‘Missed’ Jury Duty Verdict: Easy ID Theft

Juror's row in a court room

In the Phoenix area, the callers claim to be from the U.S. Marshals Service. In Huntsville, Ala., it’s a self-described “deputy marshal” with the sheriff’s office who has already scammed at least 53 people in recent weeks with this threat:

You failed to report for jury duty and now have to face a judge … and jail time.

Although it’s been around for 10 years, the “jury duty scam” remains one of the most successful fear-provoking impostor schemes, both for eliciting a quick payoff and for gleaning details for possible longtime identity theft. Historically, summer has been an especially hot time for this hoax, and this year is no exception. Even when not using “marshal” in some form (a new twist for 2015), this ruse has recently resurfaced across the U.S.

How it works: You get a phone call (although bogus emails and letters are sometimes used) warning of imminent arrest because you didn’t report for mandated jury duty. This news appears authentic, thanks to caller ID spoofing the names and numbers for a courthouse or law enforcement agency, and it aims to scare you into making the usual response: “Whaaat? I never received a jury duty summons!”

Then comes the gotcha: Alleging to help you avoid handcuffs, the caller either demands that you pay a fine by credit card, wire transfer or prepaid debit card, or offers to “check our records” by verifying your identity once you provide your Social Security number, birth date and other sensitive details valued by identity thieves.

Do neither. If you get a phone call about missing jury duty, the verdict is this: Immediately hang up. Here’s why:

* As with official notifications that order you to serve on jury duty, no-show summonses are delivered by U.S. mail. In rare instances, prospective jurors may be telephoned by legitimate courthouse employees — but only after an authentic jury duty summons was mailed but returned to sender because it couldn’t be delivered.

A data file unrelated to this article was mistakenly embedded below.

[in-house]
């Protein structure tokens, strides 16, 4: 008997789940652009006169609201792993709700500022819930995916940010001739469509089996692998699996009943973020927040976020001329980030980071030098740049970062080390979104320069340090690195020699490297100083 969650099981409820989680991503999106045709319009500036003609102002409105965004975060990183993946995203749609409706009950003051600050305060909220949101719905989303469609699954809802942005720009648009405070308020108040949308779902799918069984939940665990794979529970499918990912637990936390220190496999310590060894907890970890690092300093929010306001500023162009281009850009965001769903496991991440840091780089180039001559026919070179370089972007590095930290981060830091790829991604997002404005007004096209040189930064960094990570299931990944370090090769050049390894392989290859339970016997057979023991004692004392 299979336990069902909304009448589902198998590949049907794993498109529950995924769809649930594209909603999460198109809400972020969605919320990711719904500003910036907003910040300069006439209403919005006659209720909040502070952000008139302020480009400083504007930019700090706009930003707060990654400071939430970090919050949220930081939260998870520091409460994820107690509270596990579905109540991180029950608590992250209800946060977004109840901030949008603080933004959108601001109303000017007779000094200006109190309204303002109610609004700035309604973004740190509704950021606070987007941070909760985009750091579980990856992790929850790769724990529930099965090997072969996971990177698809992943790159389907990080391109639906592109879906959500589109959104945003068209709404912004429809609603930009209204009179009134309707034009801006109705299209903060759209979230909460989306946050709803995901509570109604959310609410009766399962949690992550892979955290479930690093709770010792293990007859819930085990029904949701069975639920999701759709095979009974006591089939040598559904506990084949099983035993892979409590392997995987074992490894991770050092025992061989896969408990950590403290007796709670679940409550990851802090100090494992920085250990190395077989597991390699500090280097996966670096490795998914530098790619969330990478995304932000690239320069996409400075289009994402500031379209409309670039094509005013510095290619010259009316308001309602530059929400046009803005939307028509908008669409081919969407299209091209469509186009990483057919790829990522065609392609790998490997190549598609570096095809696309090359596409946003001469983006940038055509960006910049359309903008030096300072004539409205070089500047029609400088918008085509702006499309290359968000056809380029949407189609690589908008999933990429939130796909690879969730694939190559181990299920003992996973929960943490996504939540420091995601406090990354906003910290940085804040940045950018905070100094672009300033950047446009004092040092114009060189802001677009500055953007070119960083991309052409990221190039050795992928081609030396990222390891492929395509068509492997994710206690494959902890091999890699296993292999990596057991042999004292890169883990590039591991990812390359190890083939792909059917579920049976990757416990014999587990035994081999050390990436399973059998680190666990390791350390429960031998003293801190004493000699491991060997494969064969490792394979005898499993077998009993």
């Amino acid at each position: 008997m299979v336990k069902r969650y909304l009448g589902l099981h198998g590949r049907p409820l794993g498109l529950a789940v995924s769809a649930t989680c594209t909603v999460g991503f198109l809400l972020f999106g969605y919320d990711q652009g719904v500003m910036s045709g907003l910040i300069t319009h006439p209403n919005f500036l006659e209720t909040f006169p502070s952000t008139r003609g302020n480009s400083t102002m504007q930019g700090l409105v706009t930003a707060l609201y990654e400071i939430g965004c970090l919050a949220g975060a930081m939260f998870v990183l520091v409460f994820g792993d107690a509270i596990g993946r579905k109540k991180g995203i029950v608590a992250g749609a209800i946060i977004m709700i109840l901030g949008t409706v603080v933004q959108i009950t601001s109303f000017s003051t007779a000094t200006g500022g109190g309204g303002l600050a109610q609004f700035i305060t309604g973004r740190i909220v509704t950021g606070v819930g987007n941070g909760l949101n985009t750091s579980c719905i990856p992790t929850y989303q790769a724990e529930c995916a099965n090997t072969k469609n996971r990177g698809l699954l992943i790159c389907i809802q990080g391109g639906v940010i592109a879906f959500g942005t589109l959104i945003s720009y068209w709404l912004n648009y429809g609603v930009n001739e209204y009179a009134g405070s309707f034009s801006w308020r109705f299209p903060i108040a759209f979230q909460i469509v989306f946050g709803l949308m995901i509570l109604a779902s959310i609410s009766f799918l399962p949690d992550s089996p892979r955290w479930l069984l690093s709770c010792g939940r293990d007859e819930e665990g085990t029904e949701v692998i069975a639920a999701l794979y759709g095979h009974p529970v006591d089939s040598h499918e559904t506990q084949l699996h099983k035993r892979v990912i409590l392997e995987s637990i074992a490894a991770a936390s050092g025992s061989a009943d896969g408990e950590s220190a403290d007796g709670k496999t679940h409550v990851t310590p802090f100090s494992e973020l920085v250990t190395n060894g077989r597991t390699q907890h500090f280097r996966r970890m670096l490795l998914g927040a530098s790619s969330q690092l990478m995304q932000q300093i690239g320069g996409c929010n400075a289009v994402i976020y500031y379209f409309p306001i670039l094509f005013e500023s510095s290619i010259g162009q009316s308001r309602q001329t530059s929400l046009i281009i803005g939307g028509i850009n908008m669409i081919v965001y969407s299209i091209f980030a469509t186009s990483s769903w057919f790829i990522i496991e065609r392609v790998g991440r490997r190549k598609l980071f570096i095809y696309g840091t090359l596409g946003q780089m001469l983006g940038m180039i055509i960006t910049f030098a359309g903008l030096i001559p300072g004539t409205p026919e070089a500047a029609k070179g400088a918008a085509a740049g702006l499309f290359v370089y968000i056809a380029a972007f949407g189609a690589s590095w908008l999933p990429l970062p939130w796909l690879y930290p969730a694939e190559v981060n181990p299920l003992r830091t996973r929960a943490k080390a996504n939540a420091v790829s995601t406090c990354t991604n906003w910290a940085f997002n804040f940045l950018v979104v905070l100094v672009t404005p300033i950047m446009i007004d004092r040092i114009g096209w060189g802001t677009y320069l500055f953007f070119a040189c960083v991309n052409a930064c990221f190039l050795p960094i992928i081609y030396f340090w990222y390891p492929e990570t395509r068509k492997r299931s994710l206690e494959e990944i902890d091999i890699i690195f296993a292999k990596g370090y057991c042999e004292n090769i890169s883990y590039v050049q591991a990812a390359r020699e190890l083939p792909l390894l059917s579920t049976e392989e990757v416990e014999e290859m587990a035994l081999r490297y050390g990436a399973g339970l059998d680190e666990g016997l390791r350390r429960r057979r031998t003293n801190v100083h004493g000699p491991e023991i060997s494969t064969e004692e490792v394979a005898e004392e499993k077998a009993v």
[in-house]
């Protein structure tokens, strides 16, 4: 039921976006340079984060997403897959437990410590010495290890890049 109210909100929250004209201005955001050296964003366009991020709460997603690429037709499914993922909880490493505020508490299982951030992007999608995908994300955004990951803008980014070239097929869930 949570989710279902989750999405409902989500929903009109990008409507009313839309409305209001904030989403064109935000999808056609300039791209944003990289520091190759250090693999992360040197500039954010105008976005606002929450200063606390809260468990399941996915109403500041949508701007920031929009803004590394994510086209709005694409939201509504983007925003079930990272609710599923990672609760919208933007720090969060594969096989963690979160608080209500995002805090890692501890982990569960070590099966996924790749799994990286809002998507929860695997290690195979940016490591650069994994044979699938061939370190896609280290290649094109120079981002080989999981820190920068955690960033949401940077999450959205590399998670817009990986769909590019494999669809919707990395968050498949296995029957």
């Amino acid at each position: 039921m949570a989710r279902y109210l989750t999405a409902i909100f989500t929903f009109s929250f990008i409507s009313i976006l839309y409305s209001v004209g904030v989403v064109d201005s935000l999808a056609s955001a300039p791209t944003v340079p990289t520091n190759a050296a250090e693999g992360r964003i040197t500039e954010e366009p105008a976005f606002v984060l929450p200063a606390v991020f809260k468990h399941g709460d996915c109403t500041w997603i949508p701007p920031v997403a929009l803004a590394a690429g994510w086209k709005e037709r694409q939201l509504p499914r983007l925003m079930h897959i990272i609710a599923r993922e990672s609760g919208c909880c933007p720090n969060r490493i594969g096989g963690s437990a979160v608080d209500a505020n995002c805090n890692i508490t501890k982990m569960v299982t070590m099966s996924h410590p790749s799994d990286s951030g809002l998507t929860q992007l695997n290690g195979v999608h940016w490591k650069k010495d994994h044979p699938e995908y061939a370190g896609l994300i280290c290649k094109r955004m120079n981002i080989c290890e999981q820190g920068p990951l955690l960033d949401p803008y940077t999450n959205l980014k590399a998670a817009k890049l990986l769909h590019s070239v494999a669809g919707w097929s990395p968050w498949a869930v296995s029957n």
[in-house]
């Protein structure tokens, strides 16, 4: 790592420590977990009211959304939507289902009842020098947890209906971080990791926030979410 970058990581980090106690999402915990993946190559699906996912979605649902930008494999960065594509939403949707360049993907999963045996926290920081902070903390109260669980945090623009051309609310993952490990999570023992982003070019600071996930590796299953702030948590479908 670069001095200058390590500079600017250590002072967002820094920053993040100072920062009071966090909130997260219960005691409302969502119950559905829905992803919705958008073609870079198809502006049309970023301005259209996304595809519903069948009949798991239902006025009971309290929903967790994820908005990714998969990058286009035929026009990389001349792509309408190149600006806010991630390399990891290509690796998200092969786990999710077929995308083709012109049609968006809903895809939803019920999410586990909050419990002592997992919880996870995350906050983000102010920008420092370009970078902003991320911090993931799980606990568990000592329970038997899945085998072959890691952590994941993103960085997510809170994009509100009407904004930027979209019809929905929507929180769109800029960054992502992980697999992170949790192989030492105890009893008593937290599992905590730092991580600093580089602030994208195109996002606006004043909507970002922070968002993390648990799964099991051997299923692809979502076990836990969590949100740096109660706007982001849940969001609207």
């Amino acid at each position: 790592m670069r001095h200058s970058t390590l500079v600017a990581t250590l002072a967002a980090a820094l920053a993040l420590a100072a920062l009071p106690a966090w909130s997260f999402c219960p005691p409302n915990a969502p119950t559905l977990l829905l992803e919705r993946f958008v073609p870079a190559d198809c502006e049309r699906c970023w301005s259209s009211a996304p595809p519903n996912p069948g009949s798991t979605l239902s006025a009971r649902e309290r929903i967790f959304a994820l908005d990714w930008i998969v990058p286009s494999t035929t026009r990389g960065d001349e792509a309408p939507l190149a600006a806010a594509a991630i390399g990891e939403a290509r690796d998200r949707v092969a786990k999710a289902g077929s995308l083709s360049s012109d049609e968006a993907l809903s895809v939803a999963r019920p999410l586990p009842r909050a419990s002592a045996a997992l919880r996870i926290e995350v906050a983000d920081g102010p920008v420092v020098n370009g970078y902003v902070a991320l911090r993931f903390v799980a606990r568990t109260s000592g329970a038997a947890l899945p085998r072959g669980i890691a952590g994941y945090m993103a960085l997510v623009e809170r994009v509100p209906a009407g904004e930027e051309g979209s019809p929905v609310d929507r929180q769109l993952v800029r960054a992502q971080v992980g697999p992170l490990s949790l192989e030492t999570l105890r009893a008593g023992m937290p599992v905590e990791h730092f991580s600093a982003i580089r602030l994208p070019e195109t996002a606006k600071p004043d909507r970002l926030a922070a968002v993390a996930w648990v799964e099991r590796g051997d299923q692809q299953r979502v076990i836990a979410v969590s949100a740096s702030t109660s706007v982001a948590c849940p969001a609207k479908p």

* Bona fide jury duty officials don’t ask for Social Security numbers, birth dates or other sensitive information over the phone.

* Legitimate police officials don’t phone with advance notice of arrest about missing jury duty or any other alleged infraction.

Get discounts on financial services from trusted companies — AARP Member Advantages »

* Most bogus “you missed jury duty” phone calls come in the evening — after the courthouse has closed and its employees have gone home … just like intended victims, who are more likely to be reached.

* Caller ID can easily be manipulated to display the name and phone number of any agency or business, so don’t be fooled. If you have concerns, look up for yourself the courthouse phone number (don’t rely on caller-provided numbers) and verify missed jury allegations with the jury duty coordinator or court clerk’s office.

For information about other scams, sign up for the Fraud Watch Network . You’ll receive free email alerts with tips and resources to help you spot and avoid identity theft and fraud, and gain access to a network of experts, law enforcement and people in your community who will keep you up to date on the latest scams in your area.

Photo: jimkruger/iStock

Also of Interest

See the  AARP home page for deals, savings tips, trivia and more.  

Search AARP Blogs